Sabel Gavaldón and Manuel Segade are the curators of the first exhibition in Europe about Vogue, the “legendary” dance movement. The show at Ca2M (Centro de Arte Dos de Mayo) in Madrid completely overturns the museum through radical performance, art, politics and style.
Vogue could be associated to a dance-style and linked to choreography. Which is the relationship between Vogue and dance and what Vogue really is?
Manuel Segade: Voguing is the signature dance form of the Ballroom scene. This is a fiercely underground scene that flourished in 1980s New York as a response to the dramatic challenges posed by the AIDS epidemic. But its roots go much deeper into the history of the Black diaspora… All the way back to the 1920s and the first massive drag balls celebrated during the Harlem Renaissance. Ballroom culture unfolds around transgender pageants and spectacular dance battles between queens of Black and Latino descent. Emerging from a context marked by institutional racism and intersecting forms of oppression, dance provides a communal space to reclaim queer energies and dissident bodies. What is more, Ballroom makes it possible to imagine new forms of kinship and community that are yet to come.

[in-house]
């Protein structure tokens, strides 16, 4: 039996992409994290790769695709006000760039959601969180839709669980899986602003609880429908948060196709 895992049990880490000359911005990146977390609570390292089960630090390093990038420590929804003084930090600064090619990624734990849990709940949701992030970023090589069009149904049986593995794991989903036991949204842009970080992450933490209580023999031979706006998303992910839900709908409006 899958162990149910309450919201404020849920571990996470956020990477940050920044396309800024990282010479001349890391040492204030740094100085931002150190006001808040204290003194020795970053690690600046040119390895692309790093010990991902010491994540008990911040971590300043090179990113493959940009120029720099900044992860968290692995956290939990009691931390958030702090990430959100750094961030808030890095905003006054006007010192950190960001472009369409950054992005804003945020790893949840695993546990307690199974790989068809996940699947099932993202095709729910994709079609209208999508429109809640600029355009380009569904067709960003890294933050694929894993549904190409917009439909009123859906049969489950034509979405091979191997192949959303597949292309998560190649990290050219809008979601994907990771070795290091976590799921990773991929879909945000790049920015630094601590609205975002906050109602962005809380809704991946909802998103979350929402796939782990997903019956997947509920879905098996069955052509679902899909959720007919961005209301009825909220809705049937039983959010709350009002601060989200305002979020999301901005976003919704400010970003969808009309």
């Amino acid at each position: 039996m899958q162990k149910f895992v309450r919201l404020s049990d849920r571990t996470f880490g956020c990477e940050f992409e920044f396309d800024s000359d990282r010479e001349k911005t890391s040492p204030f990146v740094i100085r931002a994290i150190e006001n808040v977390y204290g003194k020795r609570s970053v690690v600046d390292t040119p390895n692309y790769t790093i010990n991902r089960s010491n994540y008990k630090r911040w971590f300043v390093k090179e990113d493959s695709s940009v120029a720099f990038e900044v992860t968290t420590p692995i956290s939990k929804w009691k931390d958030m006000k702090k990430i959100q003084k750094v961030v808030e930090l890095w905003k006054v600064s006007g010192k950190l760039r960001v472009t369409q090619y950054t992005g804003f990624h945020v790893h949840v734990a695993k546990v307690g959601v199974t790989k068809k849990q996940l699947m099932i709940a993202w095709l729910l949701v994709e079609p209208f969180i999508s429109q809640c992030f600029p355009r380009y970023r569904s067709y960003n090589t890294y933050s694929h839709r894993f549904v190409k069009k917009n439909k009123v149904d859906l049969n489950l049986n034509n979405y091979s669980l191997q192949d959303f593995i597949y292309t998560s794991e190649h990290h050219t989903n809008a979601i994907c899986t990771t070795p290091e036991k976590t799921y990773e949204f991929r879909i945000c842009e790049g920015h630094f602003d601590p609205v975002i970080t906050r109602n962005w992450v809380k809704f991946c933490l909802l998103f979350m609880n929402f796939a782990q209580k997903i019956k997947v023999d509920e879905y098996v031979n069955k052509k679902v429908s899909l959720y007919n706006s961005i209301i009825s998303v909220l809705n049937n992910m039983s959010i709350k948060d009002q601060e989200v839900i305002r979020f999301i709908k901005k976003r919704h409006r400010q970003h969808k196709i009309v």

Sabel Gavaldón: For decades, Ballroom culture has provided an alternate family for thousands, expanding across the United States and more recently to Europe (Paris and Rotterdam are now witnessing the emergence of a vibrant scene). Ball kids congregate in competitive houses whose leaders are known as mothers and fathers, adopting house names as their family names. Originally inspired by the poses in fashion magazines, voguing is so much more than a dance form. It’s a toolbox comprising a variety of minoritarian strategies that allow performers to enact a radical exploration of gesture, style and identity, while learning to survive within and against dominant culture.
The space of Ca2m has been totally transformed in order to contain “Elements of Vogue.” The museum has become a container for different artistic and social discourses originated around Vogue, but I think that this is not its only role. Which is the function of the museum space in this exhibition?
MS: When we say we are a contemporary art institution we declare a political commitment: our adscription to a selective tradition that comes from the 60s and which runs parallel to the discursive formations of feminism and gender theory, decolonial thinking and class critique. For us this intersectional agenda of race, class and gender is fundamental to understand contemporary art and its ways to produce subjectivities, critical representations of reality and uses of language we could never imagine before. This exhibition serves as a statement on all this and that’s the reason why its physical heart is a ball room where new social choreographies can be invented: new aesthetic forms that will be the birthplace of new social formations. Vogue needs to happen and not to be exhibited and this radical gesture is what the institution is about.